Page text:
Demand for property rises in London, but Wales and Scotland have largest increase
31 Dec 18
Demand for property has lifted in London but commuter locations around the capital have seen a slowdown while Wales and Scotland outperform the rest of the UK, the latest index shows.
Overall, the national hotspots index from hybrid estate agent Emoov, which calculates the number of properties sold as a percentage of homes listed, reached 38%, up 8% across the country, but up just 3% in England. While in Scotland it rose by 8% and in Wales by 10%.
It also shows an improvement for London with demand up 2% since the beginning of 2018. But in commuter zones demand fell by 8%. While Edinburgh is the most in demand city at 62%.
Wales recorded the largest change in property demand since the start of the year taking it to 34% demand in the second quarter. Scotland followed with an 8% change this year, while England demand saw the
lowest change at 3% and the index report suggests that this could be a result of the higher prices across England, as market uncertainty has seen activity largely subdued at higher ends of the market.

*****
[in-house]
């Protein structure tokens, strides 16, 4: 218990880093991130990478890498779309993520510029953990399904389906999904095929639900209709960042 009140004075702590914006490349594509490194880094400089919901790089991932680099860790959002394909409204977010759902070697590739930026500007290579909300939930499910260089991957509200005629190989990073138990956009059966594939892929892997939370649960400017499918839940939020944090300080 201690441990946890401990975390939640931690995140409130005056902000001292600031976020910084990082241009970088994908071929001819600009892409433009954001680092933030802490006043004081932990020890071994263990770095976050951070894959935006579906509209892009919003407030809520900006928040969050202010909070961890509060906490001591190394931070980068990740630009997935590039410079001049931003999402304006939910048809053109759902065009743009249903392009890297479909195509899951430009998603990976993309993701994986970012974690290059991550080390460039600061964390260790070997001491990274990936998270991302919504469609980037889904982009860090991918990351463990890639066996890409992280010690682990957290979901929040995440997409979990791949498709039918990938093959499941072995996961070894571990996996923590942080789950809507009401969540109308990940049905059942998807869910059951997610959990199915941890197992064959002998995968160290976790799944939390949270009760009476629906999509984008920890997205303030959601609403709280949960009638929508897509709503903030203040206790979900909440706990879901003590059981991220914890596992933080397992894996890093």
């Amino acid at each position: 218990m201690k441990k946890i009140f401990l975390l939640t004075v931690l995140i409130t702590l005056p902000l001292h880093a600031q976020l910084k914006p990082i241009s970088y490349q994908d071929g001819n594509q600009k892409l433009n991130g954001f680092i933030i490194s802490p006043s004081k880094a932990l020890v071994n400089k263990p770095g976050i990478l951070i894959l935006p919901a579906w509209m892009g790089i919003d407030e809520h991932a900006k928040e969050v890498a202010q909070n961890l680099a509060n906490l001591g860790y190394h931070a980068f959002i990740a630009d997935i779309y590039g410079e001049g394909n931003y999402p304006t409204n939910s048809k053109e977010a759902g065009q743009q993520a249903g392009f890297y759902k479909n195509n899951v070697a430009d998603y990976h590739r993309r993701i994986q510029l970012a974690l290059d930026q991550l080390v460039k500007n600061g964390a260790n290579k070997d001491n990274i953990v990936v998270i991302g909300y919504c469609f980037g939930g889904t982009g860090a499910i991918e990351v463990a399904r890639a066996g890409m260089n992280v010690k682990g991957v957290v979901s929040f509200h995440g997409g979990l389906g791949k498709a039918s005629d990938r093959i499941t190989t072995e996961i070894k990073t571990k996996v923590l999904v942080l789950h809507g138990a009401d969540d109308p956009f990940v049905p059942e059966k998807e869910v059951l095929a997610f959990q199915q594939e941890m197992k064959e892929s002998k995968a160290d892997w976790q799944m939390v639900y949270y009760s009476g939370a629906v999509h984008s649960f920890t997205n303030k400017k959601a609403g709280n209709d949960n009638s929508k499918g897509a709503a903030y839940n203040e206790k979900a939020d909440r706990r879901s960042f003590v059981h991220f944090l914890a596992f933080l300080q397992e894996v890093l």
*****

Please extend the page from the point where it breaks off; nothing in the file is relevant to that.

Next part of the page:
Demand across the UK’s major cities and towns have seen a slight rise of 1% in demand since the start of the year while Durham tops the list for the largest increase at 60% after a consistent decline over the last year.
The report explains that London’s escalating levels of unaffordability has resulted in a mass shift of home buyers moving to the peripheral commuter belts. This has led to high levels of demand for property in these towns but this influx of buyers might be starting to slow. Across the commuter belt demand as a whole has dropped 7% since the start of 2018 to 39%. Tandridge is the hottest spot at 42% demand and has seen an uplift of 30% already this year.
In London the biggest demand is in the borough of Hammersmith and Fulham at 71%. Overall the biggest jumps have been in prime property markets in central London.
‘Market uncertainty is still dampening buyer appetite elsewhere across the nation though as demand in the UK’s larger urban towns and cities has cooled. The London commuter belt has also been on fire for quite some time but has dropped the pace a little in 2018. It is inevitable that such a sustained level of demand will eventually drive prices up and so this slight correction is nothing to worry about,’ he pointed out.
‘However, there are positive signs across the board for UK demand and indicators that the market is starting to find its feet again. The more affordable spots across the nation are seeing notable uplifts in buyer demand, and in turn price growth, and as stability builds the upper ends of the market should start to follow suit,’ he added.